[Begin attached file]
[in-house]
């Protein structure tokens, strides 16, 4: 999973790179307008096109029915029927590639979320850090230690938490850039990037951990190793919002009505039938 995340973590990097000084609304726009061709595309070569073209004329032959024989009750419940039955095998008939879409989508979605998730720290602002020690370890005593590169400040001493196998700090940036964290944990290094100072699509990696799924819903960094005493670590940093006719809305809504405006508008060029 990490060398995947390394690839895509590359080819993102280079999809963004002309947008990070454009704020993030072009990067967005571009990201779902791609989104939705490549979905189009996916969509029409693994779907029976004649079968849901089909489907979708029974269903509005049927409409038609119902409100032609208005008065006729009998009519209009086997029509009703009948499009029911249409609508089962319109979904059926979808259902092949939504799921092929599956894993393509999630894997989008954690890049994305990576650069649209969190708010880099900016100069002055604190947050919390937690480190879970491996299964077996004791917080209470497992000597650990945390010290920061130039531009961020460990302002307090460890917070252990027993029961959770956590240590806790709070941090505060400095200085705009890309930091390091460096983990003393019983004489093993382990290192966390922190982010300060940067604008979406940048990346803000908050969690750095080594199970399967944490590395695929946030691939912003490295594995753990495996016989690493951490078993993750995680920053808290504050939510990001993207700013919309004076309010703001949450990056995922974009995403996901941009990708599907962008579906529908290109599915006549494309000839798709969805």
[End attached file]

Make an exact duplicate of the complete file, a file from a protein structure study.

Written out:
[in-house]
């Protein structure tokens, strides 16, 4: 999973790179307008096109029915029927590639979320850090230690938490850039990037951990190793919002009505039938 995340973590990097000084609304726009061709595309070569073209004329032959024989009750419940039955095998008939879409989508979605998730720290602002020690370890005593590169400040001493196998700090940036964290944990290094100072699509990696799924819903960094005493670590940093006719809305809504405006508008060029 990490060398995947390394690839895509590359080819993102280079999809963004002309947008990070454009704020993030072009990067967005571009990201779902791609989104939705490549979905189009996916969509029409693994779907029976004649079968849901089909489907979708029974269903509005049927409409038609119902409100032609208005008065006729009998009519209009086997029509009703009948499009029911249409609508089962319109979904059926979808259902092949939504799921092929599956894993393509999630894997989008954690890049994305990576650069649209969190708010880099900016100069002055604190947050919390937690480190879970491996299964077996004791917080209470497992000597650990945390010290920061130039531009961020460990302002307090460890917070252990027993029961959770956590240590806790709070941090505060400095200085705009890309930091390091460096983990003393019983004489093993382990290192966390922190982010300060940067604008979406940048990346803000908050969690750095080594199970399967944490590395695929946030691939912003490295594995753990495996016989690493951490078993993750995680920053808290504050939510990001993207700013919309004076309010703001949450990056995922974009995403996901941009990708599907962008579906529908290109599915006549494309000839798709969805």